A Brief History of the Kilt part 1

When we talk about the tartan kilt there’s no doubt that it’s one of the most distinctive and recognisable national dress in the western world. Worldwide there are women, and men, swooning at the sight of a man in a kilt. C’mon readers I know you’re all thinking about it. We’re now in a time when most national dress is either mocked and or dying out, but us, the Scots, are proudly embracing ours, just as our ancestors did throughout the centuries, and we are still to this day allowing it to evolve with us.

The kilt is often seen around the world as romantic visions of a highlanders, this is a lot to do with Sir Walter Scott and his obsession with re writing Scottish cultural history with rose tinted glasses.  The truth is that it started out more as a functional item long before industrialisation. However, we find that most cultures around the world would have had a similar garments when working the land. We also seem to think that ours was more unique because of the criss cross weave of the pattern in the cloth, but again I’m sure other cultures would have had something similar. What does make our cloth unique is that we have embraced the weave of the patterns, just as we have with the kilt, and given different meanings to them through the years which give us the beautiful garments we see today.

Some of the first written evidence of a kilt like garment that we see is a publication from 1582 of a 25 volume called ‘The History Of Scotland’. The author George Buchanan describes the kilt as consisting of a tightly woven cross striped woollen length of cloth worn as a garment by day and blanket by night. This is a description of what we would call a belted plaid or a great kilt.  It was a large piece of woollen cloth that may have had the criss cross weave or just a plain one, depending on how adventurous the local weaver was, and was around 2 yards wide and 4 – 5 yards in length.

The Highlander would lay the cloth down, pleat the middle section, wrap it around the body with a belt. By tucking in the corners you can make pockets. If you ever go to Scottish battle re-enactments or memorials, go down to the car park, its quite a sight watching the gentlemen taking part putting on their plaids. Just for the record I only watch to make sure they’re doing it right, honest. The bottom part of the kilt would’ve been a lot shorter than what we are use to today. The reason for this is very simple, Scotlands weather, four seasons in one day, when walking through wet heather, or walking in the rain and snow, the cloth would get wet, it would then harden and if it was the length we have today, it would cut the back of the legs. As late as the 1960s the majority of kilts were being worn well above the knee. When I first started in the early 90s some of the older gentlemen were still wearing them like this and believe me its not a nice sight for a wee 16 year old lassie.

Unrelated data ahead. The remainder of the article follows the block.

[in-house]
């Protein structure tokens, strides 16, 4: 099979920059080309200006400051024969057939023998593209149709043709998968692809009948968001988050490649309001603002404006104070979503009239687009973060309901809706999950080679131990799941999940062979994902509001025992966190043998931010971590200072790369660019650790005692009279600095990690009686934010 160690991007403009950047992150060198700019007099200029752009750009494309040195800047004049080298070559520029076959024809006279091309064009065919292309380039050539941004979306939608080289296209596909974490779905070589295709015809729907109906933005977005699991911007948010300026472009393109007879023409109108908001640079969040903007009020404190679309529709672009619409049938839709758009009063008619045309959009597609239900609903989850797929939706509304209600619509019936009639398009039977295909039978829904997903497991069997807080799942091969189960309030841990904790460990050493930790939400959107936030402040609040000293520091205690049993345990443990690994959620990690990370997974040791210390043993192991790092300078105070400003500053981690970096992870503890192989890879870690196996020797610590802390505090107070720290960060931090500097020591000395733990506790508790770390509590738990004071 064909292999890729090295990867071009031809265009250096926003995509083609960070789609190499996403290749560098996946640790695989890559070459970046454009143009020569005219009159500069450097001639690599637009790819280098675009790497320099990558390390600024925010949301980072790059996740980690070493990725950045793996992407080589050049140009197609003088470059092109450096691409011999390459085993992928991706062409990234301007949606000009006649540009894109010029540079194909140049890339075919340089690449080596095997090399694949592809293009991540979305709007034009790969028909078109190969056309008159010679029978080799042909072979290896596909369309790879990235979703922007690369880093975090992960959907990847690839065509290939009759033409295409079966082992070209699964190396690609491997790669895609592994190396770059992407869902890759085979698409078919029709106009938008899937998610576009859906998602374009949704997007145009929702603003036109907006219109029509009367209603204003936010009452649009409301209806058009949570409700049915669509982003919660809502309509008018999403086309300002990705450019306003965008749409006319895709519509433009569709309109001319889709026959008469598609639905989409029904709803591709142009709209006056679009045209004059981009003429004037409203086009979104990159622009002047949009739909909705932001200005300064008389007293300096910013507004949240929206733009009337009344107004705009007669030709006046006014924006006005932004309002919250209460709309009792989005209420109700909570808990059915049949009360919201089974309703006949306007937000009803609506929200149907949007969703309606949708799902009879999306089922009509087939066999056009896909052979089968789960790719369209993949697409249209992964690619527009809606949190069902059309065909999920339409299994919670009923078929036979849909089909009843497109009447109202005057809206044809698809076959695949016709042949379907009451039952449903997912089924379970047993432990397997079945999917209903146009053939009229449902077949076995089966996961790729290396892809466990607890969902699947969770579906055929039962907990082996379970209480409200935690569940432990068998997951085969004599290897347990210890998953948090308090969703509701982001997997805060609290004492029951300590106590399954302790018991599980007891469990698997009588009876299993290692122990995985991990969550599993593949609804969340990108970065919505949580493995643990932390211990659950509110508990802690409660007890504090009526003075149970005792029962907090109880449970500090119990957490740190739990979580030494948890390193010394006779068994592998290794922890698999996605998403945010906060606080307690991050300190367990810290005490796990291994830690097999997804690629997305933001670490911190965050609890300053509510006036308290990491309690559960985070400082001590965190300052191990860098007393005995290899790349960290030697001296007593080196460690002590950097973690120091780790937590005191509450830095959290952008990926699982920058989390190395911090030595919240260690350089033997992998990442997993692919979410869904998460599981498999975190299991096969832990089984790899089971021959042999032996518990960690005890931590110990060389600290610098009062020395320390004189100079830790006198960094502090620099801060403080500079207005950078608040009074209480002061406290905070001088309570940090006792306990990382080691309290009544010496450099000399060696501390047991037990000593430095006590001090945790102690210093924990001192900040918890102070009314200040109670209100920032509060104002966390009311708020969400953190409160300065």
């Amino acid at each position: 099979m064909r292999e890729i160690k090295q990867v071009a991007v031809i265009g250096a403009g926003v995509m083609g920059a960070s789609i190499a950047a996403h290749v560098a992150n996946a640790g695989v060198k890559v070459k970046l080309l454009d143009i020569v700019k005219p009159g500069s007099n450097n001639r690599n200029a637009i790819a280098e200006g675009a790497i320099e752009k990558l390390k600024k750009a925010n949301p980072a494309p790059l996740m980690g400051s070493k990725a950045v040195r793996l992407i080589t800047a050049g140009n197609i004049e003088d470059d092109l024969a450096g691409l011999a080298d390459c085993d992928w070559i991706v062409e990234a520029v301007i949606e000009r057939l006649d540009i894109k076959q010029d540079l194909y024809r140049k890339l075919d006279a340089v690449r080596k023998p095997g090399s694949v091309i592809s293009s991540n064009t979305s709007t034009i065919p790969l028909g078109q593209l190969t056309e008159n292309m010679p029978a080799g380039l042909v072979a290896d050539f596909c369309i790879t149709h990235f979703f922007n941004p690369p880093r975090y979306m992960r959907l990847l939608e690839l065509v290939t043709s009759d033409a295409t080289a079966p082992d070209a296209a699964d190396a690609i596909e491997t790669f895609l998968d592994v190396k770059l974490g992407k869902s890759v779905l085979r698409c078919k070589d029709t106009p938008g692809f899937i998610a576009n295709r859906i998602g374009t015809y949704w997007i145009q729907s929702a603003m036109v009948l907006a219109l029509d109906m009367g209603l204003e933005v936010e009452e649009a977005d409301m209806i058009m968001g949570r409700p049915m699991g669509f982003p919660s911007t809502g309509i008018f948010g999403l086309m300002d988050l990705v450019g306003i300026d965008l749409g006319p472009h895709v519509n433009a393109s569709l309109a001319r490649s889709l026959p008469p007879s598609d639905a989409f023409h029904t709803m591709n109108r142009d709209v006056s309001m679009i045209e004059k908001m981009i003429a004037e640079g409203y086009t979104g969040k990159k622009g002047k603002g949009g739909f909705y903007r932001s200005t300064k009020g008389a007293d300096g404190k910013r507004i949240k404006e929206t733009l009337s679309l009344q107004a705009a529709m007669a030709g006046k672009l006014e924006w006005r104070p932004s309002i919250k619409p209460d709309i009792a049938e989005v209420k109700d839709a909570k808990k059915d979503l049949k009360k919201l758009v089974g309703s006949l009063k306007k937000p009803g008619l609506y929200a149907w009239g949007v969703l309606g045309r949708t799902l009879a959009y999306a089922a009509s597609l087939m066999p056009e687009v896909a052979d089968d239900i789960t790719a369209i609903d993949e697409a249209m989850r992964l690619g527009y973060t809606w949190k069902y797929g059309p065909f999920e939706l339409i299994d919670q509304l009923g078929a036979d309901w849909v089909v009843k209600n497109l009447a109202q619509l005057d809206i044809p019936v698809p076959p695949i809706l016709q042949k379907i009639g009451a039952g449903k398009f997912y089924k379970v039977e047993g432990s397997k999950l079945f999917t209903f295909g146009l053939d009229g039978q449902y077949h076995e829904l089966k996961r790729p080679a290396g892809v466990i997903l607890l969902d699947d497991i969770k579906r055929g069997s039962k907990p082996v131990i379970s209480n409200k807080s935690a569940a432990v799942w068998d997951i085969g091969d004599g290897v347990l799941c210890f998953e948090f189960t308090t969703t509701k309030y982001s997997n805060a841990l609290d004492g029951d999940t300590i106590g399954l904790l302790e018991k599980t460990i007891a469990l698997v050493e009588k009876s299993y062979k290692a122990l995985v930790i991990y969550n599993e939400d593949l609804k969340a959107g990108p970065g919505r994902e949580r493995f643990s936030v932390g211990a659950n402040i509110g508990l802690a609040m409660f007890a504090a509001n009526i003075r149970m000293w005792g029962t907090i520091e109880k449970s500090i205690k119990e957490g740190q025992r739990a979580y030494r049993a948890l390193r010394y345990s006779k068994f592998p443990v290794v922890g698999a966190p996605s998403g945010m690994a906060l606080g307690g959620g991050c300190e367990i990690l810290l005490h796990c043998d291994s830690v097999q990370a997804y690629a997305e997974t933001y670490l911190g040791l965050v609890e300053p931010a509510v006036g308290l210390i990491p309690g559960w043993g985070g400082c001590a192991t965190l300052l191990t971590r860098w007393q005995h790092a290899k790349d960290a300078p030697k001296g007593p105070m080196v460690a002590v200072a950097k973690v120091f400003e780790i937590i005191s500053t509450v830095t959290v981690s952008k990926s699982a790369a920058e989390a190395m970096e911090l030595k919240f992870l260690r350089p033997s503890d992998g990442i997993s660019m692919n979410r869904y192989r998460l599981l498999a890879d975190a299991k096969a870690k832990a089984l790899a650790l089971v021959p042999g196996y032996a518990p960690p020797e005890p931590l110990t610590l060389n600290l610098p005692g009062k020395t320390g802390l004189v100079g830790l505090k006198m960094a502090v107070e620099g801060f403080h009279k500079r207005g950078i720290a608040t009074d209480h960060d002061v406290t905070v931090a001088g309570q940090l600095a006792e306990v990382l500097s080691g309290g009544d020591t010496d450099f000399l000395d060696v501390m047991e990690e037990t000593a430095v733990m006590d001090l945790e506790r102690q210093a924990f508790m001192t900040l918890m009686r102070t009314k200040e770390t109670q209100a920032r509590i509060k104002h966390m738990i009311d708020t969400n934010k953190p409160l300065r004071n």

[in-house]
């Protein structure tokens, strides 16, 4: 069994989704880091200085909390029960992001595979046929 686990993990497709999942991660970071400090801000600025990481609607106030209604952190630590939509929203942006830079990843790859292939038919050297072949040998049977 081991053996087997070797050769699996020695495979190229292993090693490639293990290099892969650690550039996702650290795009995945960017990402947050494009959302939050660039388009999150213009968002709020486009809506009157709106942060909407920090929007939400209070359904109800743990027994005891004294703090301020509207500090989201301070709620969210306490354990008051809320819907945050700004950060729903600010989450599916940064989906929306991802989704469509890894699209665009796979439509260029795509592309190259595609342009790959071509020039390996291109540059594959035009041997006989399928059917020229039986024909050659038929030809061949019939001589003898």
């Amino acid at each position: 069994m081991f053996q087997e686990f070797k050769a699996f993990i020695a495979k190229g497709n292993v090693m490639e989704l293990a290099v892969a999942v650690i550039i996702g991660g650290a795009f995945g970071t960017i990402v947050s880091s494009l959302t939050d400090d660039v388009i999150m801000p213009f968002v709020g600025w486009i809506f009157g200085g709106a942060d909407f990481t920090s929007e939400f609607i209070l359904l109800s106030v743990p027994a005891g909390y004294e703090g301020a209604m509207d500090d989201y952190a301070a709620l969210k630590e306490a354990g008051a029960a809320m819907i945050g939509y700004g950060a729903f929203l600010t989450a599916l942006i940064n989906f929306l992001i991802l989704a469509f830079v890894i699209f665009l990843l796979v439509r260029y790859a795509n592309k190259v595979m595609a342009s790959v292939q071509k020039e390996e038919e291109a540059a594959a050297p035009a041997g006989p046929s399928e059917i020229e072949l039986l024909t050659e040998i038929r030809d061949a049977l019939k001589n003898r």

There was a very clever firm who shall remain nameless, marketed, very successfully, a ‘new’ style of kilt called the hillwalker kilt   This was a normal kilt but made shorter so when you’re up in the wet heather you’ll not cut the back of your legs. How clever, wonder why we didn’t think of it before.

Now for a wee mental image. Tradition says that when the highlanders were about to run into battle with the famous Highland Charge, they would simply undo their belts and allow the plaids to drop to the ground so they could run and fight unhindered and quite possibly give their enemy quite a fright. I’m thinking most opposing armies would turn and run, could you imagine that today.

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